I have previously extolled the benefits of SW-Motech’s quick-lock system on their motorcycle luggage products. That was until my ride to Chikmanglur. One of the locks gave way when I was merrily jumping my Tiger off speed breakers. Sean Alexander from Big Bad Bikes let me know that this was a known issue and the quick-lock system was not designed for off road use. He was kind enough to send me extra locks free of cost. He also sent me three high tension bolts with lock nuts to use instead of the locks when I planned to ride my motorcycle off road.
I decided to give the quick-lock system a last chance to impress me on this weekend’s ride to Panshet. Everything was fine till I got off NH4 and started thrashing my Duke on the pothole ridden village roads. One lock snapped and I used the bolt and nut as a fix.
I’m pretty convinced that SW-Motech’s quick-lock system isn’t designed for Indian conditions. I also think their design isn’t optimal. At a minimum you need three mounting points to fix something rigidly to something else. It’s pretty obvious that the rear most part of the top case mounting system will have the most stress because the case will be swung like a pendulum from the rear end of the motorcycle. Yet for some reason the SW-Motech engineers decided to place just one lock towards the rear and two towards the front. As a result the single lock at the rear keeps snapping. Someone should have noticed this during testing. If they had placed two locks towards the rear and one lock towards the front I’m pretty sure the system would have been able to endure a little more abuse.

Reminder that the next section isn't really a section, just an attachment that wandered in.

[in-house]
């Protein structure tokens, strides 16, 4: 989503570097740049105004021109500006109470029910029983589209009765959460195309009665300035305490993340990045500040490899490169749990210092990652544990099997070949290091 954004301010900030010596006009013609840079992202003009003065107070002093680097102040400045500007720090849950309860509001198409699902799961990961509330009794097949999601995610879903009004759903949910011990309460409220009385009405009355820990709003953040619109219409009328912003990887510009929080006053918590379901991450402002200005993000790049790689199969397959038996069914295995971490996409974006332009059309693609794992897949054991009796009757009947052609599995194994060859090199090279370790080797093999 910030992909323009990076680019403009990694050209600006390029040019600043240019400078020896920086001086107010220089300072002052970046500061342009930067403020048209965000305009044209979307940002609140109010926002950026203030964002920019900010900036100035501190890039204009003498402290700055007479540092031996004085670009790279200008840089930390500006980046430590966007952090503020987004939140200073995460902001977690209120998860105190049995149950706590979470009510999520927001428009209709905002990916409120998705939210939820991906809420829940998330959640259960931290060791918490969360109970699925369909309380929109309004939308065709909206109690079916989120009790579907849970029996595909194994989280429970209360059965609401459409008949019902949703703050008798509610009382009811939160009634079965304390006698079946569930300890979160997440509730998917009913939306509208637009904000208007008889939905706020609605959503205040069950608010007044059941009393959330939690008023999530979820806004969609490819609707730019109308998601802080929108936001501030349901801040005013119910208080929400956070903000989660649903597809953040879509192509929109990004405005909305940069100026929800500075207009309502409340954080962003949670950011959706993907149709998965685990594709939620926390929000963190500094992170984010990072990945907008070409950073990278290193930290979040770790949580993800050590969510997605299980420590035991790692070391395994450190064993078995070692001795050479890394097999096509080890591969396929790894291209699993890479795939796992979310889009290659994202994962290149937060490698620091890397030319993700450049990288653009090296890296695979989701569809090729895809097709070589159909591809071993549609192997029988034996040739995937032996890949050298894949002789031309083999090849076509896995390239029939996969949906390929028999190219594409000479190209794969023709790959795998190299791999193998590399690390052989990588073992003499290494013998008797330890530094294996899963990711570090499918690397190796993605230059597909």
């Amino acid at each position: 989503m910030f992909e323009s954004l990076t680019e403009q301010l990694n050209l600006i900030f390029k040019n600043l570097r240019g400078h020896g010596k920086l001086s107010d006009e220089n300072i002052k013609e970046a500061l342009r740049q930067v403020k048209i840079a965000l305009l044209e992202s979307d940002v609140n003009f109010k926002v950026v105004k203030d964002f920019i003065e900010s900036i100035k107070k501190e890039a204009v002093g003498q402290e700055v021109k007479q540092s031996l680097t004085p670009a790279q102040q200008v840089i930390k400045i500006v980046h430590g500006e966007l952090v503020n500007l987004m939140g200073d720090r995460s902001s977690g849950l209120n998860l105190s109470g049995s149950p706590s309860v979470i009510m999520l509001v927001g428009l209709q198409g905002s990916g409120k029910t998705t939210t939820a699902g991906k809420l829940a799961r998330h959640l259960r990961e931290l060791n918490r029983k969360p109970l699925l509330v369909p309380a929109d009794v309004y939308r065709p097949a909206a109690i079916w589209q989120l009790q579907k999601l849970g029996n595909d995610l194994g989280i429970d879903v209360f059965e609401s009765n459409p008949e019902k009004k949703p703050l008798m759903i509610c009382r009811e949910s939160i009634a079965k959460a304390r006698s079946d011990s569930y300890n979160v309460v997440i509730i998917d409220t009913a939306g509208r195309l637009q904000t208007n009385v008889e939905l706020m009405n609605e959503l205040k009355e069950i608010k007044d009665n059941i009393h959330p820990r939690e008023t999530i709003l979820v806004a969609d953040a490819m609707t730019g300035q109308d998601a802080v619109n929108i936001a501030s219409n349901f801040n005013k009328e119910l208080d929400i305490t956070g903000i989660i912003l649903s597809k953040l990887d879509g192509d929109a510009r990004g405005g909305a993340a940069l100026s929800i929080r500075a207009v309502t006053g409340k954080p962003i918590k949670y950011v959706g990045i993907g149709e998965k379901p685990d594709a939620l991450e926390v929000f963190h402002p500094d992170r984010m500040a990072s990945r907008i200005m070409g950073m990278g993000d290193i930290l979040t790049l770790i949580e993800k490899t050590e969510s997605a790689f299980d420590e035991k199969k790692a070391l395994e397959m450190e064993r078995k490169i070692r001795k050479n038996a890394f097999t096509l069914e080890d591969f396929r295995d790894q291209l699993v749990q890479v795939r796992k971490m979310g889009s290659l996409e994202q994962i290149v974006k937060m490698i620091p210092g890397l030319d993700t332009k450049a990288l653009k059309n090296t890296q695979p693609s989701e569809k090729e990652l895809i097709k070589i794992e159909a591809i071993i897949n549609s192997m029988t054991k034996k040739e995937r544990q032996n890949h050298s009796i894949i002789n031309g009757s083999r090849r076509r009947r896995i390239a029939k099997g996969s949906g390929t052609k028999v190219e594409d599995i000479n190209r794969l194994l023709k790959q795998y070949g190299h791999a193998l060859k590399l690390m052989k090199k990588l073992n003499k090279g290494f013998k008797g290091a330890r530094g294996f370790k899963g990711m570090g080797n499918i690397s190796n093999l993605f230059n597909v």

I have now removed the quick-locks from the tail racks of my Tiger and Duke and will be using the nuts and bolts going forward. My advice to anyone else using SW-Motech’s quick-lock luggage system is to do the same. If you are riding an adventure motorcycle in India it’s not a question of whether these locks will give way. Rather it’s a question of when.